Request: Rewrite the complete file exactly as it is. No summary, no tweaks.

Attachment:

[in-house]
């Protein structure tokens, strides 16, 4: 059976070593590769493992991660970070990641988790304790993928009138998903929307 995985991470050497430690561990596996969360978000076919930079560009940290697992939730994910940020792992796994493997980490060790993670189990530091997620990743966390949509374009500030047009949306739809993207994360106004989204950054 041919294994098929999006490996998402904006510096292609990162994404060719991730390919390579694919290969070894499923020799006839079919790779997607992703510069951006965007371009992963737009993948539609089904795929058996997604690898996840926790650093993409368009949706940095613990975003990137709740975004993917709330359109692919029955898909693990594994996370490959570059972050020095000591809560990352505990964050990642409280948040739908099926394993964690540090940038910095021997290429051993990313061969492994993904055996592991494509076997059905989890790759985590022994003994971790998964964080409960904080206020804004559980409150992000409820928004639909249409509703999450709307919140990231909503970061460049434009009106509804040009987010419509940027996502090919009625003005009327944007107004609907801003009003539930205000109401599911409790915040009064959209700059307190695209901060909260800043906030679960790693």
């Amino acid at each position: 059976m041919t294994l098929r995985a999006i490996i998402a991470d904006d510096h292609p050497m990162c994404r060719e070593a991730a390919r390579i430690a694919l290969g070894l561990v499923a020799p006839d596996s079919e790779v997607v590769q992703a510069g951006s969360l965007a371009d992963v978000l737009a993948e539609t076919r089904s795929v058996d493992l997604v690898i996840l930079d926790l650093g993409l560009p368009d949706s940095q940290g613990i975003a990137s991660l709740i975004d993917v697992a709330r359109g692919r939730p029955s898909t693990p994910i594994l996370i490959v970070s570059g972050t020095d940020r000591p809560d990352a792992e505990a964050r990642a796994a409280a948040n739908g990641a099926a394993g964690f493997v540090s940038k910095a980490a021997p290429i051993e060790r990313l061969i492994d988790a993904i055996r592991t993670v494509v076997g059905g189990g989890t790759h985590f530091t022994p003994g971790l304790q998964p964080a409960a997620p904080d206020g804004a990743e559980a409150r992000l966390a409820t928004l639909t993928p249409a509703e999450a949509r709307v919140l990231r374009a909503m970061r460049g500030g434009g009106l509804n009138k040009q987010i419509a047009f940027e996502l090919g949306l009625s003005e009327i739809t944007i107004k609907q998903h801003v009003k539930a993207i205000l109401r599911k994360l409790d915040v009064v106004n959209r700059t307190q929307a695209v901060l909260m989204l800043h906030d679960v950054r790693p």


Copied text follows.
[in-house]
């Protein structure tokens, strides 16, 4: 059976070593590769493992991660970070990641988790304790993928009138998903929307 995985991470050497430690561990596996969360978000076919930079560009940290697992939730994910940020792992796994493997980490060790993670189990530091997620990743966390949509374009500030047009949306739809993207994360106004989204950054 041919294994098929999006490996998402904006510096292609990162994404060719991730390919390579694919290969070894499923020799006839079919790779997607992703510069951006965007371009992963737009993948539609089904795929058996997604690898996840926790650093993409368009949706940095613990975003990137709740975004993917709330359109692919029955898909693990594994996370490959570059972050020095000591809560990352505990964050990642409280948040739908099926394993964690540090940038910095021997290429051993990313061969492994993904055996592991494509076997059905989890790759985590022994003994971790998964964080409960904080206020804004559980409150992000409820928004639909249409509703999450709307919140990231909503970061460049434009009106509804040009987010419509940027996502090919009625003005009327944007107004609907801003009003539930205000109401599911409790915040009064959209700059307190695209901060909260800043906030679960790693």
């Amino acid at each position: 059976m041919t294994l098929r995985a999006i490996i998402a991470d904006d510096h292609p050497m990162c994404r060719e070593a991730a390919r390579i430690a694919l290969g070894l561990v499923a020799p006839d596996s079919e790779v997607v590769q992703a510069g951006s969360l965007a371009d992963v978000l737009a993948e539609t076919r089904s795929v058996d493992l997604v690898i996840l930079d926790l650093g993409l560009p368009d949706s940095q940290g613990i975003a990137s991660l709740i975004d993917v697992a709330r359109g692919r939730p029955s898909t693990p994910i594994l996370i490959v970070s570059g972050t020095d940020r000591p809560d990352a792992e505990a964050r990642a796994a409280a948040n739908g990641a099926a394993g964690f493997v540090s940038k910095a980490a021997p290429i051993e060790r990313l061969i492994d988790a993904i055996r592991t993670v494509v076997g059905g189990g989890t790759h985590f530091t022994p003994g971790l304790q998964p964080a409960a997620p904080d206020g804004a990743e559980a409150r992000l966390a409820t928004l639909t993928p249409a509703e999450a949509r709307v919140l990231r374009a909503m970061r460049g500030g434009g009106l509804n009138k040009q987010i419509a047009f940027e996502l090919g949306l009625s003005e009327i739809t944007i107004k609907q998903h801003v009003k539930a993207i205000l109401r599911k994360l409790d915040v009064v106004n959209r700059t307190q929307a695209v901060l909260m989204l800043h906030d679960v950054r790693p």